7. Use a long lens.

Do not expect to get a great close up photo with your smart phone. Don’t even try to do it. Use a zoom lens, or take the photo and crop it down after. Approaching wildlife with a smart phone to get a close up photo is the dumbest thing you can do (other than Pokemon Go, but that’s a different story).

 

So what do you do if you come across a bear on the trail or on the roadside? You should call it in to your local wildlife hotline. Google to find your local wildlife authority or parks service. If you call in a report, you are going to be asked for some basic info. Here are some things that you will probably be asked:

  • Your name and contact number
  • Type of Bear (black or grizzly, remember not all black bears are black!)
  • Location – try to get as many landmarks as possible, signs, intersections, etc
  • What the bear was doing
  • How long ago you saw it
  • If the bear was eating, what it was eating.
  • How close you were to the bear
  • How it reacted (surprised, aggressive, indifferent, curious, etc)
  • Visible tags or collars (note numbers on tags and color of tag if possible)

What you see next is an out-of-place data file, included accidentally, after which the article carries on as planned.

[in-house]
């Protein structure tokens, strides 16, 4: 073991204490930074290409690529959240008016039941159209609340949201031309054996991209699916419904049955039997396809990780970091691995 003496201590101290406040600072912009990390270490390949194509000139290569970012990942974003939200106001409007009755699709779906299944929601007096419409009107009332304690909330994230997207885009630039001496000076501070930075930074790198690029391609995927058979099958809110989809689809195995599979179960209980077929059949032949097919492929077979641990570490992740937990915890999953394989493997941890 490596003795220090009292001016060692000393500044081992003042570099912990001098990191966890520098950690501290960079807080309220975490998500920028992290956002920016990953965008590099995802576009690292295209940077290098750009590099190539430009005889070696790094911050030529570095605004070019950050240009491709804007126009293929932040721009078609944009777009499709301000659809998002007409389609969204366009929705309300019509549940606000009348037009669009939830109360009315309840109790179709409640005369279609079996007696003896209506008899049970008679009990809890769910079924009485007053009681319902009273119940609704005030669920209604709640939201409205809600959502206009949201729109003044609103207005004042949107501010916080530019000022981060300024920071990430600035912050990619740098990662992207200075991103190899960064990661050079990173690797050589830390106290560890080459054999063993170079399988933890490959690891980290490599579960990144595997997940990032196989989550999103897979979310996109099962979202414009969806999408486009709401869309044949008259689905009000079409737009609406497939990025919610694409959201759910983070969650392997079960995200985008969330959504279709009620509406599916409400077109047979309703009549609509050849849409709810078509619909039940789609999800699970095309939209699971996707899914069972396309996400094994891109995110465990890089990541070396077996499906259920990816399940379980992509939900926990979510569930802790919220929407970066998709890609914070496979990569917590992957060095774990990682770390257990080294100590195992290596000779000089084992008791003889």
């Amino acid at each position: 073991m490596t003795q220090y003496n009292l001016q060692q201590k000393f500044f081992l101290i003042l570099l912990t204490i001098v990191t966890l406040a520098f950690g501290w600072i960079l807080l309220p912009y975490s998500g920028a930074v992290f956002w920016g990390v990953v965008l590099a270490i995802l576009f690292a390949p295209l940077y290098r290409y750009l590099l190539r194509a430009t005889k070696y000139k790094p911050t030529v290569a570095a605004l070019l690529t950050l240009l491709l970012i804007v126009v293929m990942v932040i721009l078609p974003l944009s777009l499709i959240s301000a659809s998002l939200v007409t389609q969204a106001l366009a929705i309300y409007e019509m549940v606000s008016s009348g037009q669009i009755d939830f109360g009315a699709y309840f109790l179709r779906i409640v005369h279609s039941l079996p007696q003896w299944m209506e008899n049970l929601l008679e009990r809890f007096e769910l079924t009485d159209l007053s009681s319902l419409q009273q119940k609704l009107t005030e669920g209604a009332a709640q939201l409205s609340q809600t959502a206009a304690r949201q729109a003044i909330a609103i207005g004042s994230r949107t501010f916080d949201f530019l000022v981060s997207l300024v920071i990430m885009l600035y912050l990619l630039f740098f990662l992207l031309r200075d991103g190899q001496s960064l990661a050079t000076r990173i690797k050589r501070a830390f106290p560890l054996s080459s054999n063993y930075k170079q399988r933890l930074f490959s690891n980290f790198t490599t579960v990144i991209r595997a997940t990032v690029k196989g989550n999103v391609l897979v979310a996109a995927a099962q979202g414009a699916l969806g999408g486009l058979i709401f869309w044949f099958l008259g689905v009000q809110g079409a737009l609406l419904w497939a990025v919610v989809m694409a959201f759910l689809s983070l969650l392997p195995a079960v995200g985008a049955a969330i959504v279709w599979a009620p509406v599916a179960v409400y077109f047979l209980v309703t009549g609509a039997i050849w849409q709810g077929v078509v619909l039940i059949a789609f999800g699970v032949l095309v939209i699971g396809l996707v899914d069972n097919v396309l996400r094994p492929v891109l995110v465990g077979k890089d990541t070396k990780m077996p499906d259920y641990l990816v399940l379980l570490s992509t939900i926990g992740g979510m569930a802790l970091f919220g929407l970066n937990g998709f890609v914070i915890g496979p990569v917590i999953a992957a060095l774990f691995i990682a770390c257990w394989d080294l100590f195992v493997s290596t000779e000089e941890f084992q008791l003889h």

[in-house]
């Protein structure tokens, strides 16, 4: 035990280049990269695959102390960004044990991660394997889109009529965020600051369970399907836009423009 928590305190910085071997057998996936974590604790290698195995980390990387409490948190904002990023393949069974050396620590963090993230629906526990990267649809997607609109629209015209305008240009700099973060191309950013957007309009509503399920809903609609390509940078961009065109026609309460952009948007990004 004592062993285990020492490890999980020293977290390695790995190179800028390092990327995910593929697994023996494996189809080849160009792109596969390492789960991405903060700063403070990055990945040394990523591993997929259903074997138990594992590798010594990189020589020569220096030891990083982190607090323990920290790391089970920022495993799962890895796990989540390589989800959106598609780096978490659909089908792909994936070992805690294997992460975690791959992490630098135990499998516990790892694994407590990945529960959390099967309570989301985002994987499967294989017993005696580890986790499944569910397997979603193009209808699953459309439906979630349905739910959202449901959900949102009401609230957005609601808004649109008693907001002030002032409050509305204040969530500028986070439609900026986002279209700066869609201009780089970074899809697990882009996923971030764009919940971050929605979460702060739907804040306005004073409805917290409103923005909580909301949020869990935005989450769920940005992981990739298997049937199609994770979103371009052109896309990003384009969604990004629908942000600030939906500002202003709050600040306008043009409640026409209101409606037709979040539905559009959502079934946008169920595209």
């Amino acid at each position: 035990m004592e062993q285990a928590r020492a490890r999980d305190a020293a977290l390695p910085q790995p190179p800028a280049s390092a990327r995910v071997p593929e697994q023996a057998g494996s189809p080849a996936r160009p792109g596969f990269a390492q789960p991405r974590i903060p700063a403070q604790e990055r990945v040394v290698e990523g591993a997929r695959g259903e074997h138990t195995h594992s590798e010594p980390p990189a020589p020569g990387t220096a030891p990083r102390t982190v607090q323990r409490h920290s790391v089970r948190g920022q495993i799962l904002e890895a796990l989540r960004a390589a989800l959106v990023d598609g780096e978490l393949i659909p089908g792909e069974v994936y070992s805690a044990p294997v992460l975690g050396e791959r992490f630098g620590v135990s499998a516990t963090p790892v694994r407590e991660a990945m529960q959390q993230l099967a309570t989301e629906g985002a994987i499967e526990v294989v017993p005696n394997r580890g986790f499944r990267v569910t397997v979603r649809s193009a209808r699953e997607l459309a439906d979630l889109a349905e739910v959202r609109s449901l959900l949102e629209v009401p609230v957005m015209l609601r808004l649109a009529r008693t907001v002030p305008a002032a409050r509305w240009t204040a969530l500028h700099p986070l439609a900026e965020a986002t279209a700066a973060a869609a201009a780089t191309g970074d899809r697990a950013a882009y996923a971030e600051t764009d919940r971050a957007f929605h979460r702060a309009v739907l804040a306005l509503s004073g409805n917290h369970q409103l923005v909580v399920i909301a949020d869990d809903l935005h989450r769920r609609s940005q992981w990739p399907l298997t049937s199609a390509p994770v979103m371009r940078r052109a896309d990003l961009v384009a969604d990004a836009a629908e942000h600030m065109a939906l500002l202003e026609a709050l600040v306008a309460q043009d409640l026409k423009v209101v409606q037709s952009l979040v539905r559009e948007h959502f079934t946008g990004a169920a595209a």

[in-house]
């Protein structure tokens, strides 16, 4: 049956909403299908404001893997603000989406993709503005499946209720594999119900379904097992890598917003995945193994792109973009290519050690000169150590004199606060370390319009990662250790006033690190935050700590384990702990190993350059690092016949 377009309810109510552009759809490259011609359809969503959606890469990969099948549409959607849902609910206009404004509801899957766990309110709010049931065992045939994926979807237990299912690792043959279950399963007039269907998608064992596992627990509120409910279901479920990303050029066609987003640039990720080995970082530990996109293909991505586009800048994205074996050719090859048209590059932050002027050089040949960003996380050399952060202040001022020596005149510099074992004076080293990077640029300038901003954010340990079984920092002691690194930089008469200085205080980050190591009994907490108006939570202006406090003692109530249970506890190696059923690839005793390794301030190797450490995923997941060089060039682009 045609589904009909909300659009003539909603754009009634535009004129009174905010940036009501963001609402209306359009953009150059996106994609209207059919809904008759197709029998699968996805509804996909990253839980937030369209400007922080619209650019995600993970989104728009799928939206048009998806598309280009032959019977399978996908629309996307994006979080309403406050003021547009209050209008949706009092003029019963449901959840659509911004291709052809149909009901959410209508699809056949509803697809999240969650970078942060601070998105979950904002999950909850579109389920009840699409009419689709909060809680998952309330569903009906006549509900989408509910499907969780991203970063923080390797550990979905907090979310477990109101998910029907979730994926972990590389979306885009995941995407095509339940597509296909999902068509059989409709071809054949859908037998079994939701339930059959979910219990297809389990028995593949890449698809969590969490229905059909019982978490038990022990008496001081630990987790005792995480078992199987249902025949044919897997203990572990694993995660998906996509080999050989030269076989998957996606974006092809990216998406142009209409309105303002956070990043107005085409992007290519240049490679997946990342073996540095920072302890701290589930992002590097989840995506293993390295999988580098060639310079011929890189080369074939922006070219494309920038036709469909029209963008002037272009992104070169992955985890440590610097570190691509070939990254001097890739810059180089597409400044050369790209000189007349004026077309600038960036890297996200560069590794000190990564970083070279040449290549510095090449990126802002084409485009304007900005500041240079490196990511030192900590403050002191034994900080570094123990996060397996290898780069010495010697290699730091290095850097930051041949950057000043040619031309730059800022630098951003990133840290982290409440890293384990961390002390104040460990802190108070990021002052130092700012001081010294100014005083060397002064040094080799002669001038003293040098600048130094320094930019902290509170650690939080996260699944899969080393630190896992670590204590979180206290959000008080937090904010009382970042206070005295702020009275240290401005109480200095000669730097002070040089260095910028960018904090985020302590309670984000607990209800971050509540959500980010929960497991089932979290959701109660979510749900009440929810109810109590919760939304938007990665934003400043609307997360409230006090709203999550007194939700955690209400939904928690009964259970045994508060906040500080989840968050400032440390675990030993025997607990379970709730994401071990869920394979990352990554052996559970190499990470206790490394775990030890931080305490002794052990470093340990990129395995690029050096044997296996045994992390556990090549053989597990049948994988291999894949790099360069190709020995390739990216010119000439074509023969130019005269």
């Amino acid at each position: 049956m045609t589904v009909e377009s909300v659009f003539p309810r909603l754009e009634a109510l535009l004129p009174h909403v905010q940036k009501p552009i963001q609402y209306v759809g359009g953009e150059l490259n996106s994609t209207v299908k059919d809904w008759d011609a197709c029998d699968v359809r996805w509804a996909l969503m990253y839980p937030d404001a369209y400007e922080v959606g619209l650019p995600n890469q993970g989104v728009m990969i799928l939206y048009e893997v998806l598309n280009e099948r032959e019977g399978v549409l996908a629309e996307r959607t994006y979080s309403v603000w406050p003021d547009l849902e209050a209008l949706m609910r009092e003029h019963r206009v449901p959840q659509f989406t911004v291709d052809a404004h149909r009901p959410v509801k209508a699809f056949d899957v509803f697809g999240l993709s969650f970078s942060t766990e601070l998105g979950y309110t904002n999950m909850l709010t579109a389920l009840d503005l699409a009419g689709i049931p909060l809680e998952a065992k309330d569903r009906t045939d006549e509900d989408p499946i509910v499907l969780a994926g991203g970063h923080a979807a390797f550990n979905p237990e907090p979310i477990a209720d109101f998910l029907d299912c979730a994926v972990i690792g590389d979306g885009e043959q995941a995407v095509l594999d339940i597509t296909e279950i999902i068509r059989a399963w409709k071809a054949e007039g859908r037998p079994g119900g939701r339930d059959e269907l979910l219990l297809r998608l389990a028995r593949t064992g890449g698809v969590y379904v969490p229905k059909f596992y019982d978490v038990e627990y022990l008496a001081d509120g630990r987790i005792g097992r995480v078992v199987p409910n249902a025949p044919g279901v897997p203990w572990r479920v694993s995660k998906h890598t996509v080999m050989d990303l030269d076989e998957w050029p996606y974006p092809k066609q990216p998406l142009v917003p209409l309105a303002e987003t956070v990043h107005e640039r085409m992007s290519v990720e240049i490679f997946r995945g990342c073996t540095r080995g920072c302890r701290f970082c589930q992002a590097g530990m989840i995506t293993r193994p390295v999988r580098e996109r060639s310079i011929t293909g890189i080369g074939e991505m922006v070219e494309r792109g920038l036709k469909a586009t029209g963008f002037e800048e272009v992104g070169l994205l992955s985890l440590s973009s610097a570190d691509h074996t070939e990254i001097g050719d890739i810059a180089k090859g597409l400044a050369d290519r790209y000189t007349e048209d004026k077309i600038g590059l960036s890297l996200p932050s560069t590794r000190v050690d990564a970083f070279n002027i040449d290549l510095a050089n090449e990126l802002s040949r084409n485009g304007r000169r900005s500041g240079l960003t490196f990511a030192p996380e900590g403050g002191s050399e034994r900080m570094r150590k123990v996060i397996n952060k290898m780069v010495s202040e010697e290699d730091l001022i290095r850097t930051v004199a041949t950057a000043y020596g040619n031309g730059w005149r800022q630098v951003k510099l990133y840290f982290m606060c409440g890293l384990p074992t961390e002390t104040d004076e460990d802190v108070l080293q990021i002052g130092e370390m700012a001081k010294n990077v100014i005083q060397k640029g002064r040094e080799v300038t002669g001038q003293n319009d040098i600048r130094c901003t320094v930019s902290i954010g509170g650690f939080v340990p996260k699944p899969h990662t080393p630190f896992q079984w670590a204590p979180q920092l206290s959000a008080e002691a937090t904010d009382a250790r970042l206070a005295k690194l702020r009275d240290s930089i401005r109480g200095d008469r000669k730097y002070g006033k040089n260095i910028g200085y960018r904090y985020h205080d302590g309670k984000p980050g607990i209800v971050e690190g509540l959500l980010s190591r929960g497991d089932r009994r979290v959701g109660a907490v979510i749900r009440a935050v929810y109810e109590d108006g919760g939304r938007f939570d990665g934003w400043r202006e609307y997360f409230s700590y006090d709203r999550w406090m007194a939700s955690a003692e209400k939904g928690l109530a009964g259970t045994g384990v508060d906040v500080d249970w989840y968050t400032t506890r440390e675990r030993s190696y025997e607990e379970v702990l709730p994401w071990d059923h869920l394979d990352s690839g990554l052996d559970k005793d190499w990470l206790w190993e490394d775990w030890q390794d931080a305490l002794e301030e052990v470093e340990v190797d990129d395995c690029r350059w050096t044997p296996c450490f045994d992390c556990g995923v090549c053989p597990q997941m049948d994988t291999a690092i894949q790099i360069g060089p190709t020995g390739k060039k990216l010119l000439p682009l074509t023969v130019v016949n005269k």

• If there were cubs, how many?
  • If it was roadside, were other people stopped/getting out of vehicles

This information is used for biologists to track bears and behavior and also used to dispatch conservation officers to help move bears along and stop human-bear conflicts. If you see a conservation officer or parks employee on scene, then do not report it. The person on scene is there because someone else has reported it/they are already aware of the situation so you do not need to create duplicate calls.

I love bears, and all wild animals. I have lived in bear country for the last 7 years. I hate seeing animals need to be put down because of human stupidity.  People visit the mountains because they want to enjoy the landscape and the wildlife, so if everybody would do their part to be here and respect nature, than we can ensure that these places are here and protected forever and that future generations will get to see these magnificent animals in their natural habitat.

Any other tips on wildlife etiquette?

Share in the comments below!

One thought on “Photographing Bears

  1. Pingback: Meet Our Alberta Parks Ambassadors – Chelsea S | Alberta Environment and Parks